PC-Deficient Mutant Is Impaired for Swimming and Overproduces Succinoglycan
Sinorhizobium meliloti wild type, the PE-deficient mutant CS111, and the PC-deficient mutant OG10017 were analyzed for their ability to swim on soft agar plates. Whereas S. meliloti wild type and to some lesser extent the PE-deficient mutant exhibited their ability to swim in soft agar (Figure 5A), the PC-deficient mutant did not show any migration away from the initial spot of inoculation (Figure 5). When OG10017 was complemented with the phospholipid N-methyltransferase (pmtA)-expressing plasmid or with the phosphatidylcholine synthase (pcs)-expressing plasmid, swimming was regained which was not the case when an empty broad host range plasmid was employed instead (Figure 5B). As wild type levels of PC can be recuperated in the PC-deficient mutant OG10017 by expressing either pmtA or pcs (de Rudder et al., 2000), there is a strict correlation between PC formation and the ability to swim in S. meliloti.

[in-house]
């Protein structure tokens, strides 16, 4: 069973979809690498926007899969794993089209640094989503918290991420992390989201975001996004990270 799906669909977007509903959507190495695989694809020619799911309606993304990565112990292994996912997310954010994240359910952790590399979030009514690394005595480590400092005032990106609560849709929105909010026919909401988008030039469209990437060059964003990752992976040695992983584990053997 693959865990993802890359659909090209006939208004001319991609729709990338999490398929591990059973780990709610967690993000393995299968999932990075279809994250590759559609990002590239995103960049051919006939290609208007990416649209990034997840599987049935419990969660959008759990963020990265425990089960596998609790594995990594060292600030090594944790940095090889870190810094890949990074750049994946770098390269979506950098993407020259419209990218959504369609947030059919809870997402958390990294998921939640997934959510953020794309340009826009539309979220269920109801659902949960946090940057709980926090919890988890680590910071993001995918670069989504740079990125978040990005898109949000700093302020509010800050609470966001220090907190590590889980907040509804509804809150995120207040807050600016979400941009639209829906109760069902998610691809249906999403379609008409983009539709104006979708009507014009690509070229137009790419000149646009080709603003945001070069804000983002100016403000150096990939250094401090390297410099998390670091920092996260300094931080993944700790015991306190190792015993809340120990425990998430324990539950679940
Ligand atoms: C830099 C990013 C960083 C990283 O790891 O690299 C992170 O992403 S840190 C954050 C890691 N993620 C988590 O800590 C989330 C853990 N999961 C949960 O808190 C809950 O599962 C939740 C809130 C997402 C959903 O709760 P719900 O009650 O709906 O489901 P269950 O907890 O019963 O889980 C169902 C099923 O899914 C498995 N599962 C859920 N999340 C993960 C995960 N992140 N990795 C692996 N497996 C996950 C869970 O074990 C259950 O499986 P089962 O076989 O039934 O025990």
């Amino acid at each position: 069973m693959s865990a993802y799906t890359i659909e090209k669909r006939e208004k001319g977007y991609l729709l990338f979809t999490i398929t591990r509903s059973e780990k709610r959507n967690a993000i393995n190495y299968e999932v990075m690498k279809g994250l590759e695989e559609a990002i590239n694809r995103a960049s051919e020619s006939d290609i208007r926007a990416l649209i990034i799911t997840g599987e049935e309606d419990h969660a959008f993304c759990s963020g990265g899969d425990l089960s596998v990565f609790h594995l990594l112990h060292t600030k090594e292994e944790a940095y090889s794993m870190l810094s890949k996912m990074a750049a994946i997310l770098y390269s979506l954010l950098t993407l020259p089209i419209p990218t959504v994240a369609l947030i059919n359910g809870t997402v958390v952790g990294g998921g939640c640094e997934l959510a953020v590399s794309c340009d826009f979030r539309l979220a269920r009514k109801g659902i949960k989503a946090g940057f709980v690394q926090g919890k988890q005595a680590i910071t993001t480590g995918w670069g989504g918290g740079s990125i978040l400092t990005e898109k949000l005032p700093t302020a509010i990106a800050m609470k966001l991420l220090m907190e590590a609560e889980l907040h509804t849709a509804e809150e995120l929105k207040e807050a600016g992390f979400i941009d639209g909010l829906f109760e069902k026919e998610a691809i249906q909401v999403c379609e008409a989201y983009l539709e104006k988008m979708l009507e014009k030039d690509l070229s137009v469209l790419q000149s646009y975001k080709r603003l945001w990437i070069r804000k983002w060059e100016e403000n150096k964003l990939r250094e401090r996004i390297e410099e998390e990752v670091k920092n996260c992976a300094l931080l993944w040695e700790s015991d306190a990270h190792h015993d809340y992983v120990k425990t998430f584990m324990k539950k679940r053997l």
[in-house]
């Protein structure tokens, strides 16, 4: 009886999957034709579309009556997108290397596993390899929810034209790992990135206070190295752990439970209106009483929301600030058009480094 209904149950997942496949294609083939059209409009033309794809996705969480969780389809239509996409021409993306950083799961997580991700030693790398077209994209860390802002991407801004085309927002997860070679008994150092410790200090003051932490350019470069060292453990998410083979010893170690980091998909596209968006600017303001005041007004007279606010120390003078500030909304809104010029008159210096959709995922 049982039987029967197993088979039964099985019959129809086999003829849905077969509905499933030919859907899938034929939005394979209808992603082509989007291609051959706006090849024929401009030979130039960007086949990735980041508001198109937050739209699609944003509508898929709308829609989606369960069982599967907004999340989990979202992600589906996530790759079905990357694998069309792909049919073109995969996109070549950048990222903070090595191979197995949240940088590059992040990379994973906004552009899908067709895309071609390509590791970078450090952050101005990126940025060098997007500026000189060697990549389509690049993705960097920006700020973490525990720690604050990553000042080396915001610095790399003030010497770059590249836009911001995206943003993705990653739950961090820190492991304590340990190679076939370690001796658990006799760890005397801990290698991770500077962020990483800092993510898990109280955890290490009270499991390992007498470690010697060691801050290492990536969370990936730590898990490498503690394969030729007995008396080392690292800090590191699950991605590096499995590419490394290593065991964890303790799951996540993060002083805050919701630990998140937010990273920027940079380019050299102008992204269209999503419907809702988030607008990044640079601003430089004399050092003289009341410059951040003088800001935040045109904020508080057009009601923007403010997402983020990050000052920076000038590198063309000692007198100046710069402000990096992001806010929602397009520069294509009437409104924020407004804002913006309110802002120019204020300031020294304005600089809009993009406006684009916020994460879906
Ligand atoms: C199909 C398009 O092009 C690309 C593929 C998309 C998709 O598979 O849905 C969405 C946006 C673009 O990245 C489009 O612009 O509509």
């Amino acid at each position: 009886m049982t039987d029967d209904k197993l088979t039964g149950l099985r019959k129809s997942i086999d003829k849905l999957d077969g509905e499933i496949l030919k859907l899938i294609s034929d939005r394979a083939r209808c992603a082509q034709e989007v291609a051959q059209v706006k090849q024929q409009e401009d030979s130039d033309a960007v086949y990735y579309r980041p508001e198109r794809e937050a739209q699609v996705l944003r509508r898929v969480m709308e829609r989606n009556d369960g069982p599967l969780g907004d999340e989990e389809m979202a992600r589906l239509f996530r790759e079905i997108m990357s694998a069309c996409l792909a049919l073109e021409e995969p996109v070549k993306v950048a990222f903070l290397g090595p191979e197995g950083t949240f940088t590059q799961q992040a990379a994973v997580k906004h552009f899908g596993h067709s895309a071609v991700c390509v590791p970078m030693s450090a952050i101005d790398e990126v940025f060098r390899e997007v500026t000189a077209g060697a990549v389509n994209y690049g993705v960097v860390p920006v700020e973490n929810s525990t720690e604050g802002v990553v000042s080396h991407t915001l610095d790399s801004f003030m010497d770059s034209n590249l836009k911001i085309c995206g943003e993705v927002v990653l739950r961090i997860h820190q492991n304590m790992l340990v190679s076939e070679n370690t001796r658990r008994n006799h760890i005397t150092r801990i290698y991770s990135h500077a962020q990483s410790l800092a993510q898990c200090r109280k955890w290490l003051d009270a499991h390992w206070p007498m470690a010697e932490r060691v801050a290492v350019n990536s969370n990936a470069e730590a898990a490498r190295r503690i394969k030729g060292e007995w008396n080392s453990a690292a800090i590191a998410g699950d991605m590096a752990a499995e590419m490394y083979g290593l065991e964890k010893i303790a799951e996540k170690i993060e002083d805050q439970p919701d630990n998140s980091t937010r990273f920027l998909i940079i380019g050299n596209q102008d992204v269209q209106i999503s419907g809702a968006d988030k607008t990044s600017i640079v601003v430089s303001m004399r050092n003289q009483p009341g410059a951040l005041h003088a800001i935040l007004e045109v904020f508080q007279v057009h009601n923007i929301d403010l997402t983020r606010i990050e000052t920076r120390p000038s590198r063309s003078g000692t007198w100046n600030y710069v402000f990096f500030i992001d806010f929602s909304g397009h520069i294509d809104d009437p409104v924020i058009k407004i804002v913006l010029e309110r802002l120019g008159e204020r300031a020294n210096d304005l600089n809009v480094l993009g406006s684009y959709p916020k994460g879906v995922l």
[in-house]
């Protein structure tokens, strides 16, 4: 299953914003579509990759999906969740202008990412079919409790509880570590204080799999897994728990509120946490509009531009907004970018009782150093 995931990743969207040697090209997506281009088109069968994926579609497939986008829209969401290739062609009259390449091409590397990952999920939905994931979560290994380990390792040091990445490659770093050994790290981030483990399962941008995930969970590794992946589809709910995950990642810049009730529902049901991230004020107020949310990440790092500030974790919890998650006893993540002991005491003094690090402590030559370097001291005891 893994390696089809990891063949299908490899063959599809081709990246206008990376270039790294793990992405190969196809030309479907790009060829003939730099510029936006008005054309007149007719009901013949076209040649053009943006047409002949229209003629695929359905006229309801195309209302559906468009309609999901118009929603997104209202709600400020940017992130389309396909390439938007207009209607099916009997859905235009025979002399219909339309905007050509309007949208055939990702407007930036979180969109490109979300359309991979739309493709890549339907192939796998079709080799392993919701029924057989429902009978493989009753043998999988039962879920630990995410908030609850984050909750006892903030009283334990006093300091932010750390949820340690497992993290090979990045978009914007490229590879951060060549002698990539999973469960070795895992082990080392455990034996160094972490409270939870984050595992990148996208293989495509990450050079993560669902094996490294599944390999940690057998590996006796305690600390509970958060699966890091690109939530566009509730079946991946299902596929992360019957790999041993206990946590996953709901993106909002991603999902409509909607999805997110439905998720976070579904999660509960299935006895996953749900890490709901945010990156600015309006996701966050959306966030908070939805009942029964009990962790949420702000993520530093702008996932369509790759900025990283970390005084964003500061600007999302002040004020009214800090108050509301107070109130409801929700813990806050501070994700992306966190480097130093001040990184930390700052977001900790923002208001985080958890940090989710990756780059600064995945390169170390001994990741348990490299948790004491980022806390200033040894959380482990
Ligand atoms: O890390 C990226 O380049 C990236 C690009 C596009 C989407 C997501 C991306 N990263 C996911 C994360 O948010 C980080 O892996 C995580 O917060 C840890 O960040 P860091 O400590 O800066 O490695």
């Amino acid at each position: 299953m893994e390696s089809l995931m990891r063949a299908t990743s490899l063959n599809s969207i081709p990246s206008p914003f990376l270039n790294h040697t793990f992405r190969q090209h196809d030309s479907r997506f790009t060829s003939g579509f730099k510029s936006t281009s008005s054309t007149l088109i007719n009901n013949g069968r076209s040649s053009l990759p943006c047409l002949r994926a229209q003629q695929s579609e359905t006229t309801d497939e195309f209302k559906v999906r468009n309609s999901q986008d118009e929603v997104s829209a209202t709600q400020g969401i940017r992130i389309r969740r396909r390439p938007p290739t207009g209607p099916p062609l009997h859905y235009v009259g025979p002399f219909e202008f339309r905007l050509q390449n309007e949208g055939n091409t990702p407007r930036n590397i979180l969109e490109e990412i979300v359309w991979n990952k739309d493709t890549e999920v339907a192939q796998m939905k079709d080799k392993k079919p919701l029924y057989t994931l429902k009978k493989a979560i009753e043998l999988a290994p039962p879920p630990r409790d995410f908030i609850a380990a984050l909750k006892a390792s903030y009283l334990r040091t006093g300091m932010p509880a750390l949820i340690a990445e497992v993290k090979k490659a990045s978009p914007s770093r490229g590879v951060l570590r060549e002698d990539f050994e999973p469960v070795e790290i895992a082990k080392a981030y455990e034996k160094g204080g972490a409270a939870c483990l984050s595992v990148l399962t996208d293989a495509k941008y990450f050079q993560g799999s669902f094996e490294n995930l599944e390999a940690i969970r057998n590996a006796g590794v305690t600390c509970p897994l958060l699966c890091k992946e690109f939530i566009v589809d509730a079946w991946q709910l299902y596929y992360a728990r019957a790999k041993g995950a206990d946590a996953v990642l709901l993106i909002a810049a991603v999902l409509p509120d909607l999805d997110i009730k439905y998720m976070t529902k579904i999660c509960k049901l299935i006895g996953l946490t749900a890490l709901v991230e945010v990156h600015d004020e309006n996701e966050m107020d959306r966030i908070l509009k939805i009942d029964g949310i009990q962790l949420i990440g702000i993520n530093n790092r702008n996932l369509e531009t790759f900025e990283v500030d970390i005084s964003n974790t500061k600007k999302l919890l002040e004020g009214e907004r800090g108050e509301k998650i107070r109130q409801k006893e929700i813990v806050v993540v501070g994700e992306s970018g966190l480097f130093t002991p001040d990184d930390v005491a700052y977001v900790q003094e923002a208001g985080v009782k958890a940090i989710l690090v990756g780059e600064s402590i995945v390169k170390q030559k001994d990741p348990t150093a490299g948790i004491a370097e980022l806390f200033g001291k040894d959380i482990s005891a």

Figure 5. Swimming motility of Sinorhizobium meliloti 1021 strains. The assay was performed at 28°C on LB/MC+-containing swim plates (0.3% agar) and analyzed after 2 days. (A) S. meliloti 1021 (wild type), PC-deficient mutant OG10017, PE-deficient mutant CS111. (B) S. meliloti 1021 (wild type), PC-deficient mutant OG10017, OG10017 complemented with pmtA-expressing plasmid pTB2042, OG10017 complemented with pcs-expressing plasmid pTB2532, and OG10017 harboring the empty broad host range plasmid pRK404.